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Publication #TR001

Irrigation Scheduling for Tropical Fruit Groves in South Florida 1

K. W. Migliaccio and Y. C. Li2

Introduction

Irrigation is used primarily to satisfy plant water needs that are not met by rainfall. Although south Florida receives around 55 inches of rainfall a year, the rain is not equally distributed throughout the year (Figure 1). In fact, south Florida is often described as having a “wet season” and “dry season” environment, with two-thirds of the total rainfall occurring between May and October.

Figure 1. 

Average monthly precipitation measured at Miami International Airport 1949 to 2011 (National Climatic Data Center 2012).


Credit:

Kati Migliaccio, UF/IFAS


[Click thumbnail to enlarge.]

Irrigation is also necessary for soil that cannot store large volumes of water. Most tropical fruit trees in south Florida are grown on gravelly or sandy soils that have very low water-holding capacities. Soil water-holding capacity is defined as the amount of water that soil can hold against the force of gravity (for practical purposes, field capacity is essentially the same as soil water-holding capacity). In other words, it is the amount of water the soil can hold without any percolation losses. Thus, soils with a high water-holding capacity store more water for plant use than soils with a low water-holding capacity. Table 1 shows common soil water-holding capacities for soils of south Florida.

Table 1. 

Soil water-holding capacities (inches of water per foot of soil depth) for various soil types.

Soil

Range

(in/ft)

Average

(in/ft)

Gravelly loam

1.0–1.4

1.2

Marl

1.2–2.4

1.8

Peats and mucks

2.0–3.0

2.5

Sand or fine sand

0.4–1.0

0.75

The precipitation characteristics and soil properties of south Florida are unique and, therefore, should be included when determining an optimal irrigation schedule. The Web Soil Survey (WSS) provides soil data and information produced by the National Cooperative Soil Survey. It is operated by the USDA Natural Resources Conservation Service (NRCS) and provides access to the largest natural resource information system in the world. Information regarding soil types can be found on the NRCS website at http://websoilsurvey.nrcs.usda.gov/app.

In this publication, an optimal irrigation schedule is defined as the irrigation schedule that ensures tropical fruit trees experience minimal water stress and that results in minimal water waste due to percolation or runoff losses.

Depending on the tree species, trees may or may not show visible symptoms of water stress. However, by the time symptoms of water stress are visible to the eye, it is often too late to achieve complete recovery. On the other hand, some fruit trees (e.g., ‘Tahiti’ limes, carambola, papaya, and banana) may show a midday wilting because they cannot absorb water fast enough during the hottest part of some days. This is usually a temporary wilt, and the tree recovers over night.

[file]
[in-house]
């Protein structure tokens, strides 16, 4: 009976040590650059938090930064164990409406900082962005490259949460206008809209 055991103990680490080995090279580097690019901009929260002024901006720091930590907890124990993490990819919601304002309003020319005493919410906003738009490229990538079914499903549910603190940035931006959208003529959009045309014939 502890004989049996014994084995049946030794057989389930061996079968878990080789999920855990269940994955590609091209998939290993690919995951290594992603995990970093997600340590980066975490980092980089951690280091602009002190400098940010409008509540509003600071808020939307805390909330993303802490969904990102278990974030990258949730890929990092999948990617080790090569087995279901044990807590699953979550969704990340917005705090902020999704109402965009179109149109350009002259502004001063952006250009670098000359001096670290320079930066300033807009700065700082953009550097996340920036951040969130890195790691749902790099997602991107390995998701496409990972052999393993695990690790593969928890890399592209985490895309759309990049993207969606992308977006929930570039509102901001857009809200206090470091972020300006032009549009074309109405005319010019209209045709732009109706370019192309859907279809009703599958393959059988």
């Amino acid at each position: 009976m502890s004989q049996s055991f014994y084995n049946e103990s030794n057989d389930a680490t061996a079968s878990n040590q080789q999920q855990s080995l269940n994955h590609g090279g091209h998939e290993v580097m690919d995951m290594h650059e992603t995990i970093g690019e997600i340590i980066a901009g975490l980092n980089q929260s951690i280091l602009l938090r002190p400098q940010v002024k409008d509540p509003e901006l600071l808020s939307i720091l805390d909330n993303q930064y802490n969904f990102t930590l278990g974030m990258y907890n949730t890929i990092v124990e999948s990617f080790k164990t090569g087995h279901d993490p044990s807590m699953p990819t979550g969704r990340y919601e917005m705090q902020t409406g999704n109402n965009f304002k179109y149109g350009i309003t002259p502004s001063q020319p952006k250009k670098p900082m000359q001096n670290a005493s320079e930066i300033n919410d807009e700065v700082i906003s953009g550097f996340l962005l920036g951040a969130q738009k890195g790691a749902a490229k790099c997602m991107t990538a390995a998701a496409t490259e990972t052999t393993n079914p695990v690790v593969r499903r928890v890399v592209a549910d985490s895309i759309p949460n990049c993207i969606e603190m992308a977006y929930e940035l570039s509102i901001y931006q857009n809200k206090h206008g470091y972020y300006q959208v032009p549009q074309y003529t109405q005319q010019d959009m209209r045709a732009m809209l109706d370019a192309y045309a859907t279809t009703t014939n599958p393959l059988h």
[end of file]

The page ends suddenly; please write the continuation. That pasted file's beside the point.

Multiple tools are available for determining an optimum irrigation schedule that accounts for the unique conditions in south Florida groves.

Irrigation Scheduling Tools

Tensiometer

This device directly measures soil water potential or tension in the root zone (Figure 2). Tensiometers must be properly installed and maintained to be used effectively for scheduling irrigation (Figure 3). Tensiometers measure soil water tension in pressure units such as cbars (1 cbar = 0.01 bar; 1 bar = 14.5 psi).

Figure 2. 

Tensiometer before being installed in the field.


Credit: Harry Trafford
[Click thumbnail to enlarge.]

Figure 3. 

Tensiometer installed in very gravelly loam soil.


Credit:

Kati Migliaccio, UF/IFAS


[Click thumbnail to enlarge.]

In general, the following guidelines can be used to interpret tensiometer readings for irrigation scheduling in gravelly or sandy soils:

1) Tensiometer readings of 0–5 cbars: The soils are saturated or nearly saturated as a result of recent rain or irrigation. Irrigation should be discontinued to prevent water waste and nutrient leaching through percolation or runoff.

2) Tensiometer readings of 10–20 cbars: The crops should be irrigated to water-holding capacity or to 0–5 cbars. Irrigation should be initiated at 10–15 cbars during flowering, fruit set, and development, but at other times it should be initiated at 15–20 cbars.

3) Tensiometer readings of 30 cbars and greater: The plants are likely experiencing water stress and should be irrigated immediately.

Tensiometers can be purchased as either stand-alone sensors or outfitted with magnetic switches that allow the device to trigger irrigation only when the soil tension exceeds the set point (Figure 3).

For additional information on tensiometers, see Tensiometers for Soil Moisture Measurement and Irrigation Scheduling (http://edis.ifas.ufl.edu/ae146) and Tensiometer Service, Testing and Calibration (http://edis.ifas.ufl.edu/ae086).

Capacitance Probe